My Heroes

We are witnessing a resurgence in grass-roots conservatism. To go with it, we could use more guerrilla conservatism. At the moment, the most effective such effort is coming from James O’Keefe, 25, and Hannah Giles, 20, who, as everyone knows, are releasing a series of videos in which they go to various ACORN offices looking for help in securing a mortgage.
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Not just any mortgage, of course, a fraudulent one, to help O’Keefe and Giles, ostensibly a pimp and prostitute, set up a house of prostitution that will employ illegal 13, 14 and 15 year old girls from El Salvador, while avoiding taxes and committing various other crimes.
Yesterday O’Keefe and Giles released their third such video; they have now gotten “assistance” from ACORN offices in Baltimore, Washington and New York. So far, none of the ACORN employees have been fazed by their request for help in committing mortgage fraud. As one of the ACORN employees says in the latest (New York) video, “Honesty is not going to get you the house.” Here is the New York video, in two sections:


Almost all liberal news outlets have boycotted the ACORN story, but Congress is nevertheless hurrying to distance itself from the group. Today, the Senate voted to bar HUD from giving grants to ACORN. The vote was 83-7. The credit goes to O’Keefe and Giles.
The AP’s linked account of the Senate vote is grudging:

The action came as the group is suffering from bad publicity after a duo of conservative activists posing as a prostitute and her pimp released hidden-camera videos in which ACORN employees in Baltimore gave advice on house-buying and how to account on tax forms for the woman’s income. Two other videos, aired frequently on media outlets such as the Fox News Channel, depict similar situations in ACORN offices in Brooklyn and Washington, D.C.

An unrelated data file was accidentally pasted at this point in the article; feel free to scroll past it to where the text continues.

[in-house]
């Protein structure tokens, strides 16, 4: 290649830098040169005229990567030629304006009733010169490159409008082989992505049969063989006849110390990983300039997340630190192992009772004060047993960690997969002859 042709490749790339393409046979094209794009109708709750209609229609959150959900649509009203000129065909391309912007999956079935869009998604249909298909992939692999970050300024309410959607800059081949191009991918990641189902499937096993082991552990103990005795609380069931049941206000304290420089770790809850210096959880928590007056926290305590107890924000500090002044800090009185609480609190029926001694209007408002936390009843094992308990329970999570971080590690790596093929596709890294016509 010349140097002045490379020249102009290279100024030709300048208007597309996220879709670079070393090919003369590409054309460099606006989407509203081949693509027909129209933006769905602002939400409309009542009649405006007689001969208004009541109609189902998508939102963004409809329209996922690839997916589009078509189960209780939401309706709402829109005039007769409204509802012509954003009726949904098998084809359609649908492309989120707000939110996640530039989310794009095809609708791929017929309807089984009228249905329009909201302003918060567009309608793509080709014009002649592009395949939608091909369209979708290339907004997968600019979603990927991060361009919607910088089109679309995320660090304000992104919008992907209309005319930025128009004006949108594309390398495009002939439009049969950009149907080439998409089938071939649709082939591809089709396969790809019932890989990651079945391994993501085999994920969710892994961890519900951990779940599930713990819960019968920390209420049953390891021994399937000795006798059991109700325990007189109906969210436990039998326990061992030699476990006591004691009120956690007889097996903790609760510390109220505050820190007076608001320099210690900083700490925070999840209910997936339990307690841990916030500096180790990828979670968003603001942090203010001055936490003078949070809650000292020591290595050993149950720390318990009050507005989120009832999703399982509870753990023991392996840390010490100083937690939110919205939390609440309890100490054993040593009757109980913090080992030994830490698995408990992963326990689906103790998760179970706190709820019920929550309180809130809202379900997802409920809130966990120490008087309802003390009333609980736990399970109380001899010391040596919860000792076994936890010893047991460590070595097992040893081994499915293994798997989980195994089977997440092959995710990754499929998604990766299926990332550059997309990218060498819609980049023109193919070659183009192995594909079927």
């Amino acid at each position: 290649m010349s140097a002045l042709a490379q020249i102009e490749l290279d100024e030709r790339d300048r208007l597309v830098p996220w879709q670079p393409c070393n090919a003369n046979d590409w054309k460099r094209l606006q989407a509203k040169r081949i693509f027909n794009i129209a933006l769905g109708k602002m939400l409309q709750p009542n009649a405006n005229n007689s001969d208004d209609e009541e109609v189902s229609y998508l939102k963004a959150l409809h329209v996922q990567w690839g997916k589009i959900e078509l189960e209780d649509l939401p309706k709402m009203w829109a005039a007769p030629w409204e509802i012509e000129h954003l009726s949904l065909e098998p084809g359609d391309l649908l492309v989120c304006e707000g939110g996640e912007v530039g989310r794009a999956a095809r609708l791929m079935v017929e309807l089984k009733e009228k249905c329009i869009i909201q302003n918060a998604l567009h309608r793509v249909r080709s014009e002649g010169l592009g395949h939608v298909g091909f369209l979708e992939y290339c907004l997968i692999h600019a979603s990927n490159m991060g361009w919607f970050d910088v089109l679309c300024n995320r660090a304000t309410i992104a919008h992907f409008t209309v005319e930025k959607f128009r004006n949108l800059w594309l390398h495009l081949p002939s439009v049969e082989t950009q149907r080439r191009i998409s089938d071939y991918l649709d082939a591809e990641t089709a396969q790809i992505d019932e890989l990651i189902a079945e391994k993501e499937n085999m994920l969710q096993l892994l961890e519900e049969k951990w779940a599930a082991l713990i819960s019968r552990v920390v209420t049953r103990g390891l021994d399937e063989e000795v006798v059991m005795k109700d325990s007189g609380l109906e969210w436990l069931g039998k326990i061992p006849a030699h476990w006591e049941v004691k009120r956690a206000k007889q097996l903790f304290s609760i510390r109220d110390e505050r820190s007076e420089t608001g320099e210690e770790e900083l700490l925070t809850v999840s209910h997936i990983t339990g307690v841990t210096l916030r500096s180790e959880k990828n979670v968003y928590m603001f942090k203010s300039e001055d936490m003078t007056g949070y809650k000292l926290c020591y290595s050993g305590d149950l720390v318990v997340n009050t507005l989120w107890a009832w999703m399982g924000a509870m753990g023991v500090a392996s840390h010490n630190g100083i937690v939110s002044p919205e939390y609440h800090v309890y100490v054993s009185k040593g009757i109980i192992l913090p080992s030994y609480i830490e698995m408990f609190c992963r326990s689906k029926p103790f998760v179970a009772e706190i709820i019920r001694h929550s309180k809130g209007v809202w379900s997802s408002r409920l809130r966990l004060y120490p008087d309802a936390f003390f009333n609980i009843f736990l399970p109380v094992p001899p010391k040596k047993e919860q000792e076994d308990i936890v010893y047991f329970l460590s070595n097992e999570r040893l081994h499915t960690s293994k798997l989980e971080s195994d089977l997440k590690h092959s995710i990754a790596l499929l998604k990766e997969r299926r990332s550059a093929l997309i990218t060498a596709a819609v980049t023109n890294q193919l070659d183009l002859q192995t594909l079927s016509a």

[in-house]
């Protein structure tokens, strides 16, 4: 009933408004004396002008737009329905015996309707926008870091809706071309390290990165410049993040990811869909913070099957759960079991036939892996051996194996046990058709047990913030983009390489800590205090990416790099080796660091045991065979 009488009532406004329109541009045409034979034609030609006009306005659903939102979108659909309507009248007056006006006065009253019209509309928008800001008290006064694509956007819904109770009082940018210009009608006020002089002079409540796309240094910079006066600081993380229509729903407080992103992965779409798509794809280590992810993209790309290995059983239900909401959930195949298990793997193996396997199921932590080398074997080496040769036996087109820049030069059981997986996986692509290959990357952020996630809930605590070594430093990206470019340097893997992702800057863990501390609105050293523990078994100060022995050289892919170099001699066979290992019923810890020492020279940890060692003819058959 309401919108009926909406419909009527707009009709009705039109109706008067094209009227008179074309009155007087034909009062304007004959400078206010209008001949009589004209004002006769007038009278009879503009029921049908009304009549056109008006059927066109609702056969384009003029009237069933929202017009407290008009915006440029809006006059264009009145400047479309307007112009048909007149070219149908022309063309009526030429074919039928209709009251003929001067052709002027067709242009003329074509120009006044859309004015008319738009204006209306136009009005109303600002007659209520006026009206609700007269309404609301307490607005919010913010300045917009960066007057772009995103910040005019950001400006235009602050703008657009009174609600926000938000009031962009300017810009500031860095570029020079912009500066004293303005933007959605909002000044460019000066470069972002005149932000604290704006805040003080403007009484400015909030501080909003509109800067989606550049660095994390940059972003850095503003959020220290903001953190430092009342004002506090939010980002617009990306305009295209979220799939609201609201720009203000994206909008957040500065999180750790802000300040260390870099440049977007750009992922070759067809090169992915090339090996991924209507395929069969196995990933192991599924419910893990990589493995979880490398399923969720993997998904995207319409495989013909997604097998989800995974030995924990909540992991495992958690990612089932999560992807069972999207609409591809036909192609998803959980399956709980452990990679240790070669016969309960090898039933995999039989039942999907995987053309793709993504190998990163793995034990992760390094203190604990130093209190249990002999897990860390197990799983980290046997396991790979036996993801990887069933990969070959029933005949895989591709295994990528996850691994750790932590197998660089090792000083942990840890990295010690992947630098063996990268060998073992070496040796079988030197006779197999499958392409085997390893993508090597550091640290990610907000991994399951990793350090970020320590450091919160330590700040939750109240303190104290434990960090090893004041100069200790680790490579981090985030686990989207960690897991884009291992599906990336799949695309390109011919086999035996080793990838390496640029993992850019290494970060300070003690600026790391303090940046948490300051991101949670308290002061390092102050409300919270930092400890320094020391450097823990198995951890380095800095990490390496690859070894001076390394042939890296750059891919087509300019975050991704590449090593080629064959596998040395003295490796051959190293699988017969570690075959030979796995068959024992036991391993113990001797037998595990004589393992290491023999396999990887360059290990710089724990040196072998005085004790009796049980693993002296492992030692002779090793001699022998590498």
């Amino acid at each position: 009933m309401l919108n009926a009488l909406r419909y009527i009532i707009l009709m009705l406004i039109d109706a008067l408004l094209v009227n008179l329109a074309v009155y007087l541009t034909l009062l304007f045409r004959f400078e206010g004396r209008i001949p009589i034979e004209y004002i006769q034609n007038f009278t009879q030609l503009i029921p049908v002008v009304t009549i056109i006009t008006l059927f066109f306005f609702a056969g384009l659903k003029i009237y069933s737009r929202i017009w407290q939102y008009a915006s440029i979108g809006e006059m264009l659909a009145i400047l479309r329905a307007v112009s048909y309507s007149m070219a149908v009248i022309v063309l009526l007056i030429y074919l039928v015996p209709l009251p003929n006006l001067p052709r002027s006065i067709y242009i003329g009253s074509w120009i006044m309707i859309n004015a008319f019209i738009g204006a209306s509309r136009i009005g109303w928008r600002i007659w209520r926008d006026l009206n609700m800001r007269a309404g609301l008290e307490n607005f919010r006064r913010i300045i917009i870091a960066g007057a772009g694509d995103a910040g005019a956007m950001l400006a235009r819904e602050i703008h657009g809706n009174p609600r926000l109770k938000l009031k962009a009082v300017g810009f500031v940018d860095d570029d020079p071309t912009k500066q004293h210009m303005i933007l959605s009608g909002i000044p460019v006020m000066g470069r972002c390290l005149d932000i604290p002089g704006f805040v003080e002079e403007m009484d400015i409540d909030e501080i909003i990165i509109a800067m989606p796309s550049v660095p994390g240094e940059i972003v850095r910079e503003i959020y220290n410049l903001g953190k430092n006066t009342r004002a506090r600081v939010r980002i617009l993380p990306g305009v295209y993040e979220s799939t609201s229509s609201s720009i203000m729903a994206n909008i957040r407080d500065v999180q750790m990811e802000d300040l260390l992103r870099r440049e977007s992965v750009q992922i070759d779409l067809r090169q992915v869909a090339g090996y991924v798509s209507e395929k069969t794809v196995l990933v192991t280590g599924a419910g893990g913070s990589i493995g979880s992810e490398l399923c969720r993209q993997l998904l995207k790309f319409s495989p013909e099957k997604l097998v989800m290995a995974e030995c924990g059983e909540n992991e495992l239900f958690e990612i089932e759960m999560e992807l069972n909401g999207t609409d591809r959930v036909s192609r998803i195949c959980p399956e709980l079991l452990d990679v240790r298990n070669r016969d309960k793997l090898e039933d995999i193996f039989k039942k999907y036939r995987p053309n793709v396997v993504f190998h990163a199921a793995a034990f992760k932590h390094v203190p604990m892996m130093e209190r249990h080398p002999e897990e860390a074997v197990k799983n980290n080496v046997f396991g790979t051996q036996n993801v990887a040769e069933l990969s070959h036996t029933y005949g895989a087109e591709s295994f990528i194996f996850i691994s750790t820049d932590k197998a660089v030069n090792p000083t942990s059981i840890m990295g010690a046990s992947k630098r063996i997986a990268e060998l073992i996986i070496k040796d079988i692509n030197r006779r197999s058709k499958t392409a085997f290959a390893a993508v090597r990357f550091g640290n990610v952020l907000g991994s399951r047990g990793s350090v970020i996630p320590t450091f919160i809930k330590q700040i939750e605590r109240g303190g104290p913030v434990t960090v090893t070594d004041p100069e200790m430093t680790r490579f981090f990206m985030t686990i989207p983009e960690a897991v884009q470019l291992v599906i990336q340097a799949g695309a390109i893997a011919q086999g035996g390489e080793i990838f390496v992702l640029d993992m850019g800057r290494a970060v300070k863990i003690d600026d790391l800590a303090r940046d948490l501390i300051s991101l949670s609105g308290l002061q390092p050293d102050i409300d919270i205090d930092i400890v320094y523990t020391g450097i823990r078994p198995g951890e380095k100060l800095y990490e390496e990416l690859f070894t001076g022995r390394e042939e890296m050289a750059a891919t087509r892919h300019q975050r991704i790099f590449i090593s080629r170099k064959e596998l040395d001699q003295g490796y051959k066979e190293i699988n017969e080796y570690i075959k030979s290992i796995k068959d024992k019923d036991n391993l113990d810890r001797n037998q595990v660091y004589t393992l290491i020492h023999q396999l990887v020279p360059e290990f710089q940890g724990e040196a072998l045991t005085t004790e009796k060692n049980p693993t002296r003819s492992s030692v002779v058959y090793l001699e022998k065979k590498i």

Note the distinction the AP implicitly draws between “bad publicity” and news. The AP didn’t cover the ACORN scandal; that was done by “media outlets such as the Fox News Channel.” The AP makes no apology for failing to cover a story that resulted in an 83-7 vote in the Senate.

In recent months, Republicans have become increasingly critical of the census’ ties with ACORN. The group, which advocates for poor people, conducted a massive voter registration effort last year and became a target of conservatives when some employees were accused of submitting false registration forms with names such as “Mickey Mouse.”

The AP acknowledges that it’s only Republicans and conservatives who have a problem with voter fraud, but the AP’s attitude is inscrutable: you get the feeling that the AP may think this is an indictment of Republicans and conservatives.
The AP gives the last word to ACORN:

On the hidden camera controversy, ACORN says it has fired the employees involved but has lashed out at Fox for pumping up the scandal. In a statement, Bertha Lewis, ACORN’s chief organizer, said the tapes had been doctored and violated Maryland’s wiretapping laws. She promised to sue Fox.

Somehow, I doubt that such a lawsuit will be forthcoming.

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